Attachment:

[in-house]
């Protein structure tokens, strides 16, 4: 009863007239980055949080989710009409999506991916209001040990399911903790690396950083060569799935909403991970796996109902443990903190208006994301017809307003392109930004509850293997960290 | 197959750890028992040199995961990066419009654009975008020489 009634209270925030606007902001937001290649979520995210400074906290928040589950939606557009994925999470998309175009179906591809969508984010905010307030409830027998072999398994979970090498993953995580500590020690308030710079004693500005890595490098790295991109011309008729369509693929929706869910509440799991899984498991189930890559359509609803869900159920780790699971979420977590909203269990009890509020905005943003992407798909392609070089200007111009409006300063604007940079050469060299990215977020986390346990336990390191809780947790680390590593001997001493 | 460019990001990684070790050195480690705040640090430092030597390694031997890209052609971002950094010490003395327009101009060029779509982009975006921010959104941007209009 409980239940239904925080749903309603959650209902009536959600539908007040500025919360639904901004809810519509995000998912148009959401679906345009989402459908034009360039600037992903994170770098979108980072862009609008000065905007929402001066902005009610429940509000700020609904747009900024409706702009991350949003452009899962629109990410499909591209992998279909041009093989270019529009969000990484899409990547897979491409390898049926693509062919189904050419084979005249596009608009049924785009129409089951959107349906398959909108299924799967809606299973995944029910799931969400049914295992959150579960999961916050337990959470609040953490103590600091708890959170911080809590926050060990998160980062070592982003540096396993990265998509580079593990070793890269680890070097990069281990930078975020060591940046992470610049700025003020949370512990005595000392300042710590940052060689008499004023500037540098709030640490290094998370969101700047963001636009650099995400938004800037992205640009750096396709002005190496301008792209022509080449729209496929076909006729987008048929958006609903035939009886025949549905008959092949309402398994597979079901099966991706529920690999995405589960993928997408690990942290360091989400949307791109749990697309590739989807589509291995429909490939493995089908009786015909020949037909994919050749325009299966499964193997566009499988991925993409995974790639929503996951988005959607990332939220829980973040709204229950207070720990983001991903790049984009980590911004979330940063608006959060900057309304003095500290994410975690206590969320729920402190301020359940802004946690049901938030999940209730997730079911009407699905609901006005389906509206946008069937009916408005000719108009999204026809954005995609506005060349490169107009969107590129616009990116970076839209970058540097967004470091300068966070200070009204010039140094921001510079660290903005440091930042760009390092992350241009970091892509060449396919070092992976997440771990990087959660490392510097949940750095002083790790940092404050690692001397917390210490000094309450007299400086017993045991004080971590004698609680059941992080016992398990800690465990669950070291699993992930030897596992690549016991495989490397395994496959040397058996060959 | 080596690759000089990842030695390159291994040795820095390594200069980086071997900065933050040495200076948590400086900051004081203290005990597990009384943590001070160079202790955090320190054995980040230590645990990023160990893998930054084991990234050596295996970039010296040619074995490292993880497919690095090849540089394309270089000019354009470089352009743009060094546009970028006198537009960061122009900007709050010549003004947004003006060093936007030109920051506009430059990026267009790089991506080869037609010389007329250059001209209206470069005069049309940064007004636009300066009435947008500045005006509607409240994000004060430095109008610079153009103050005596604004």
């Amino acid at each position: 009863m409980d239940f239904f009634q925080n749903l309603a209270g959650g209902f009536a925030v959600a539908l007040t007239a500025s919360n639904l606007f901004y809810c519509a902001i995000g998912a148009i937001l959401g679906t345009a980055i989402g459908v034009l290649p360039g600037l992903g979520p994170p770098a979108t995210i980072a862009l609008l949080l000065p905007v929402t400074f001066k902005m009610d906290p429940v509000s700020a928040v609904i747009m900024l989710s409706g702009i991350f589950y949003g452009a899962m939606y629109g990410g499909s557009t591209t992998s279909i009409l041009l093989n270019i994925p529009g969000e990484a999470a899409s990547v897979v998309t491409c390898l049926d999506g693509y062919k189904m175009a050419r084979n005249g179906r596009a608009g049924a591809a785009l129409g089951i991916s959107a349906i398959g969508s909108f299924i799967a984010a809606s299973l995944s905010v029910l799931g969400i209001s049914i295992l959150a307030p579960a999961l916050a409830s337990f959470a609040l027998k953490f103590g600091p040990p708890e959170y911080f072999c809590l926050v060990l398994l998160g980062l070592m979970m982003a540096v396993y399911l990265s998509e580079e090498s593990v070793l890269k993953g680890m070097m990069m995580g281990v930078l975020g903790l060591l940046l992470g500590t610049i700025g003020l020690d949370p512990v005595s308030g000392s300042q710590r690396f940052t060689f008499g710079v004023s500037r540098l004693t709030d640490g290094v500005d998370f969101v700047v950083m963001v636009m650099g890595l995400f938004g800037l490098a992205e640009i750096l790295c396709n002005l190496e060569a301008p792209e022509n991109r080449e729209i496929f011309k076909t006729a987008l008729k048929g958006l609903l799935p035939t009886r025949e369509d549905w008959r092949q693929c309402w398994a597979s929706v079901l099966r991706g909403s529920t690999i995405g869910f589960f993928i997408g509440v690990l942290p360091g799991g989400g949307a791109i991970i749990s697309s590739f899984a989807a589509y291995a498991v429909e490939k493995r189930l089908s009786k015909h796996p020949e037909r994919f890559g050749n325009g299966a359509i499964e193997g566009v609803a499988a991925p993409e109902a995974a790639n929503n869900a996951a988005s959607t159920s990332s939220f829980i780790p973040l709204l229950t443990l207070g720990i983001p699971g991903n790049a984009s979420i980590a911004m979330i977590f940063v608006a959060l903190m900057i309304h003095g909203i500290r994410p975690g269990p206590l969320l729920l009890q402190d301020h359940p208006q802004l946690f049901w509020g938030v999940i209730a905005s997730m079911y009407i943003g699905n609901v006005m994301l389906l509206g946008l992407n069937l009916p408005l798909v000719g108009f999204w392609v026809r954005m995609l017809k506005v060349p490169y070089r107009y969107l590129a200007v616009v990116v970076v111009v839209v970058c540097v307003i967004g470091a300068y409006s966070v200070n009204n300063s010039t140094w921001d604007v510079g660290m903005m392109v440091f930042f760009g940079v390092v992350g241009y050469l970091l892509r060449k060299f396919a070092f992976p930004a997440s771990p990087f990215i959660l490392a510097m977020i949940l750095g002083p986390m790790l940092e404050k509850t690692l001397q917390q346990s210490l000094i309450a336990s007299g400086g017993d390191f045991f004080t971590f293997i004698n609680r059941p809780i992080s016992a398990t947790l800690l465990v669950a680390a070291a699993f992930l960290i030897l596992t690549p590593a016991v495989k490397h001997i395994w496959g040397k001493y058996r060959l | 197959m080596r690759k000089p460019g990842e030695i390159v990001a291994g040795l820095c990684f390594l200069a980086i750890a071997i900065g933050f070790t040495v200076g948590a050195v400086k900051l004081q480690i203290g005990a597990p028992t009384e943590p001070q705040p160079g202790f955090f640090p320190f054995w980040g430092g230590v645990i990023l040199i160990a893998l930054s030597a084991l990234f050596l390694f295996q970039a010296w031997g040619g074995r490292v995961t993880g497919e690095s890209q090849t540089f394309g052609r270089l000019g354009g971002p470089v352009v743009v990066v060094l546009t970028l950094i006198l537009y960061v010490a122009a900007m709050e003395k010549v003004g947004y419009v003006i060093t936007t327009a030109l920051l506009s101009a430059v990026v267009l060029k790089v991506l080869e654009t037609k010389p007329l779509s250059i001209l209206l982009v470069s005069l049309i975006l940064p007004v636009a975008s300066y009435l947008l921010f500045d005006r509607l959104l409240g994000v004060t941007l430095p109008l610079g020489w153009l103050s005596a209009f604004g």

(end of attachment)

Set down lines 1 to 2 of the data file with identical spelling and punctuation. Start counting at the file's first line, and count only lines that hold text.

[in-house]
């Protein structure tokens, strides 16, 4: 009863007239980055949080989710009409999506991916209001040990399911903790690396950083060569799935909403991970796996109902443990903190208006994301017809307003392109930004509850293997960290 | 197959750890028992040199995961990066419009654009975008020489 009634209270925030606007902001937001290649979520995210400074906290928040589950939606557009994925999470998309175009179906591809969508984010905010307030409830027998072999398994979970090498993953995580500590020690308030710079004693500005890595490098790295991109011309008729369509693929929706869910509440799991899984498991189930890559359509609803869900159920780790699971979420977590909203269990009890509020905005943003992407798909392609070089200007111009409006300063604007940079050469060299990215977020986390346990336990390191809780947790680390590593001997001493 | 460019990001990684070790050195480690705040640090430092030597390694031997890209052609971002950094010490003395327009101009060029779509982009975006921010959104941007209009 409980239940239904925080749903309603959650209902009536959600539908007040500025919360639904901004809810519509995000998912148009959401679906345009989402459908034009360039600037992903994170770098979108980072862009609008000065905007929402001066902005009610429940509000700020609904747009900024409706702009991350949003452009899962629109990410499909591209992998279909041009093989270019529009969000990484899409990547897979491409390898049926693509062919189904050419084979005249596009608009049924785009129409089951959107349906398959909108299924799967809606299973995944029910799931969400049914295992959150579960999961916050337990959470609040953490103590600091708890959170911080809590926050060990998160980062070592982003540096396993990265998509580079593990070793890269680890070097990069281990930078975020060591940046992470610049700025003020949370512990005595000392300042710590940052060689008499004023500037540098709030640490290094998370969101700047963001636009650099995400938004800037992205640009750096396709002005190496301008792209022509080449729209496929076909006729987008048929958006609903035939009886025949549905008959092949309402398994597979079901099966991706529920690999995405589960993928997408690990942290360091989400949307791109749990697309590739989807589509291995429909490939493995089908009786015909020949037909994919050749325009299966499964193997566009499988991925993409995974790639929503996951988005959607990332939220829980973040709204229950207070720990983001991903790049984009980590911004979330940063608006959060900057309304003095500290994410975690206590969320729920402190301020359940802004946690049901938030999940209730997730079911009407699905609901006005389906509206946008069937009916408005000719108009999204026809954005995609506005060349490169107009969107590129616009990116970076839209970058540097967004470091300068966070200070009204010039140094921001510079660290903005440091930042760009390092992350241009970091892509060449396919070092992976997440771990990087959660490392510097949940750095002083790790940092404050690692001397917390210490000094309450007299400086017993045991004080971590004698609680059941992080016992398990800690465990669950070291699993992930030897596992690549016991495989490397395994496959040397058996060959 | 080596690759000089990842030695390159291994040795820095390594200069980086071997900065933050040495200076948590400086900051004081203290005990597990009384943590001070160079202790955090320190054995980040230590645990990023160990893998930054084991990234050596295996970039010296040619074995490292993880497919690095090849540089394309270089000019354009470089352009743009060094546009970028006198537009960061122009900007709050010549003004947004003006060093936007030109920051506009430059990026267009790089991506080869037609010389007329250059001209209206470069005069049309940064007004636009300066009435947008500045005006509607409240994000004060430095109008610079153009103050005596604004």